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dc.contributor.authorWinton, Sue
dc.date.accessioned2019-02-01T20:50:34Z
dc.date.available2019-02-01T20:50:34Z
dc.date.issued2019
dc.identifier.citationWinton, S. (2019). Coordinating policy layers of school fundraising in Toronto, Ontario, Canada: An institutional ethnography. Educational Policy, 33(1), 44-66.en_US
dc.identifier.urihttp://hdl.handle.net/10315/35714
dc.identifier.urihttps://doi.org/10.1177/0895904818807331en_US
dc.description.abstractIn this article, I report findings from an investigation into the politics and coordination of school fundraising in the Toronto District School Board (TDSB) in Toronto, Ontario, Canada. Theoretically grounded in institutional ethnography and critical policy analysis, the study began from the standpoint of parents asked to give money to their children’s school(s). I show how provincial and TDSB funding, parent involvement, fundraising, and school council policies organize parents’ experience of school fundraising. I also explore how participating in fundraising enables parents to meet neoliberal expectations of a “good parent” and how through their efforts to secure advantages for their children, fundraising parents are accomplices in the privatization of public education. I conclude by discussing possibilities for intervention into the social organization of school fundraising in Toronto schools.en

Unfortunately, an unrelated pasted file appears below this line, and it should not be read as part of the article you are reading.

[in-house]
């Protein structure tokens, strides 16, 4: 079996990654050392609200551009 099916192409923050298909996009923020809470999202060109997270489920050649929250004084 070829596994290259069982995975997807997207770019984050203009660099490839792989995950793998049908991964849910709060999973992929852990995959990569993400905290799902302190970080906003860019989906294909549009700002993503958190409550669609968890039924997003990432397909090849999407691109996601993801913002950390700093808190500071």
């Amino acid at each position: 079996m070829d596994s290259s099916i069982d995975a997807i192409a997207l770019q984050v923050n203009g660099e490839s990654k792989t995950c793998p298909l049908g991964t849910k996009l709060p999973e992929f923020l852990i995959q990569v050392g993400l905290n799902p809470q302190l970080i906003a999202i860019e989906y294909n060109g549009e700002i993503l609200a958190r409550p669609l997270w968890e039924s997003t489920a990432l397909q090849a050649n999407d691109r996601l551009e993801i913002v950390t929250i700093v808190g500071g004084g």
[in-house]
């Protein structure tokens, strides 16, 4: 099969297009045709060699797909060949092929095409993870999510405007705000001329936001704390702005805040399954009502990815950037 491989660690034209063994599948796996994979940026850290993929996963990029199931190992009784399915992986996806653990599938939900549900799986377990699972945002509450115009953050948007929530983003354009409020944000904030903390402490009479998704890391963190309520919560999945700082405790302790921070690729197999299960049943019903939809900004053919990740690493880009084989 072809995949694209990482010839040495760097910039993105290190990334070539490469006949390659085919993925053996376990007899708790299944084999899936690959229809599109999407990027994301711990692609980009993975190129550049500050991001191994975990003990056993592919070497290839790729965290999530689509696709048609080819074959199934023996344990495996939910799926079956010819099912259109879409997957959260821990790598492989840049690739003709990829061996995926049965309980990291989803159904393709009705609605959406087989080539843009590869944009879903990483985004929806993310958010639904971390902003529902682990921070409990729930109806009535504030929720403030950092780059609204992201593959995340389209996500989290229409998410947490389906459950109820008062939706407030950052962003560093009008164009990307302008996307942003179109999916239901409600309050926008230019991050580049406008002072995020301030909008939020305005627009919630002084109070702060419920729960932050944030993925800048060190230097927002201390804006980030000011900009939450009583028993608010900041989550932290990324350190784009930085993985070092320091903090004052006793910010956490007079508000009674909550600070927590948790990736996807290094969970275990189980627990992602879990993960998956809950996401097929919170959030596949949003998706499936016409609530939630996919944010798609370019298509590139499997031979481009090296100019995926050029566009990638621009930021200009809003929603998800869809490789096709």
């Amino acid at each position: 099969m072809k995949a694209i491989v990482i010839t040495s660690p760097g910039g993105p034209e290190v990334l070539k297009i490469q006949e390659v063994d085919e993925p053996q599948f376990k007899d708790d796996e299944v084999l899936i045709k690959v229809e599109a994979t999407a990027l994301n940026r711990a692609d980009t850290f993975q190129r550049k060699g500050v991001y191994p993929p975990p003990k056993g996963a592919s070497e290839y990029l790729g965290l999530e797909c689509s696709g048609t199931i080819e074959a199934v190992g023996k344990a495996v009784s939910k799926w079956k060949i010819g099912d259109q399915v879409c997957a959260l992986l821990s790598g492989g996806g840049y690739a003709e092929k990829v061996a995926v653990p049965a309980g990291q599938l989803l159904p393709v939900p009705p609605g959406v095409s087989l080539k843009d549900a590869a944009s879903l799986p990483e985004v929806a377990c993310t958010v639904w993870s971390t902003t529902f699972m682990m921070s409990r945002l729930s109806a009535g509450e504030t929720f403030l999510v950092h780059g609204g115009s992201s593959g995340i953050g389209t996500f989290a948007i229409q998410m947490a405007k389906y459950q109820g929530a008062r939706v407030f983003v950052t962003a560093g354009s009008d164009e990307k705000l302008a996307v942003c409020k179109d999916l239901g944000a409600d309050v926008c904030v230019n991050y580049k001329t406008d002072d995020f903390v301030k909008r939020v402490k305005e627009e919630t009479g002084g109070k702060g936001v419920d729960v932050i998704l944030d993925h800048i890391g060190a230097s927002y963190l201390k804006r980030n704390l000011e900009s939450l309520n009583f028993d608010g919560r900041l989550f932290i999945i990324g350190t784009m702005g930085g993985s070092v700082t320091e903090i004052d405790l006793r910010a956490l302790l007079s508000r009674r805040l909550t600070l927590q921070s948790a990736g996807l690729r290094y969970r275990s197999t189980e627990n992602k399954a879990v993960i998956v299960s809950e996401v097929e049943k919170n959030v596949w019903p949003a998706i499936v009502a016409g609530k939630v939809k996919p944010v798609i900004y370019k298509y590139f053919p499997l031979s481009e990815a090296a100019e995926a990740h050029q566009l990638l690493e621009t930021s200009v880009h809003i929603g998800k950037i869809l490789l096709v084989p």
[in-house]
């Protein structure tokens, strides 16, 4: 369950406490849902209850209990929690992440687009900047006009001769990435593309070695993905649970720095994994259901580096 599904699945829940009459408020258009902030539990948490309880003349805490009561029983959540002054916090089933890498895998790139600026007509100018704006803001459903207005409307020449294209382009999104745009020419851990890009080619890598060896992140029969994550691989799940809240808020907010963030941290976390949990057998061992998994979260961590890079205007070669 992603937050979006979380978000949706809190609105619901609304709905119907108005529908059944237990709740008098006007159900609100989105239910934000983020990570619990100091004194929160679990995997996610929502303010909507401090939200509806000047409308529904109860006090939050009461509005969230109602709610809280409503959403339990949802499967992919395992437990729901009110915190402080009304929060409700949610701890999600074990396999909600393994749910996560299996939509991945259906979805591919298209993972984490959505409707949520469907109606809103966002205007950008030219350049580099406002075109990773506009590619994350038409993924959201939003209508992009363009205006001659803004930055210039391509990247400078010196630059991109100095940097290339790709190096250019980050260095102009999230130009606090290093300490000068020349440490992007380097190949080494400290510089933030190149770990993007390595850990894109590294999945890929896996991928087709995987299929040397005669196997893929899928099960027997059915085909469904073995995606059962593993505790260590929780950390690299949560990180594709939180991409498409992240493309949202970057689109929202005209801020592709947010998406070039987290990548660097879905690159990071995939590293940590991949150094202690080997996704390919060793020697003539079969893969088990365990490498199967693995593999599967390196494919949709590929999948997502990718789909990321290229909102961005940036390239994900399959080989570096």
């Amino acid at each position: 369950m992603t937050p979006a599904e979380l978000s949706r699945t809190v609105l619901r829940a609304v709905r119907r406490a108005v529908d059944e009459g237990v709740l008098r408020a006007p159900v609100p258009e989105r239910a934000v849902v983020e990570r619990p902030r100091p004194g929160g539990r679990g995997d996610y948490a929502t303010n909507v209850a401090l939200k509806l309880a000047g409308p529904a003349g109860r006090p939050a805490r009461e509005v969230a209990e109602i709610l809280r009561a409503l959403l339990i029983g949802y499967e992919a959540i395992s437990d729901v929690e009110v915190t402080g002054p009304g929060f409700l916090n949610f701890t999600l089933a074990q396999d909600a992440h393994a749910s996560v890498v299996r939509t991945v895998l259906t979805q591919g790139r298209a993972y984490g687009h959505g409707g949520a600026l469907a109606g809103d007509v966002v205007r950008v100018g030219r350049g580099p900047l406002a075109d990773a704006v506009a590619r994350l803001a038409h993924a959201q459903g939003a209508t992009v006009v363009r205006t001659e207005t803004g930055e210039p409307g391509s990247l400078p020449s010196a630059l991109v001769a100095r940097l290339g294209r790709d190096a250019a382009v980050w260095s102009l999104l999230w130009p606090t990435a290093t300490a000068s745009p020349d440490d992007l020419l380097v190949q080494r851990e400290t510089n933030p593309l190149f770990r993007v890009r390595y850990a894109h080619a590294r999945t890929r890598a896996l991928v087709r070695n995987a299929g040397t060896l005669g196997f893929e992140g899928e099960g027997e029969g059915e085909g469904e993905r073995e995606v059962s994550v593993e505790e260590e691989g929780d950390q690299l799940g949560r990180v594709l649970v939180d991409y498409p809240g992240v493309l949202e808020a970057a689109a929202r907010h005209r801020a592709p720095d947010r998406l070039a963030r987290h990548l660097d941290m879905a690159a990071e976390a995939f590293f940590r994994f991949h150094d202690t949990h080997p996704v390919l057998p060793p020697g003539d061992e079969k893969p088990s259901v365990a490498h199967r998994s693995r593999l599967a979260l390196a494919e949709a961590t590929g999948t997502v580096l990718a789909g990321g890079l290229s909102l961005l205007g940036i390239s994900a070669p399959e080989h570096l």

dc.description.sponsorshipSSHRCen_US
dc.language.isoenen
dc.subjectfundraisingen_US
dc.subjecteducation policyen_US
dc.subjectinstitutional ethnographyen_US
dc.titleCoordinating policy layers of school fundraising in Toronto, Ontario, Canada: An institutional ethnographyen_US
dc.typeArticleen


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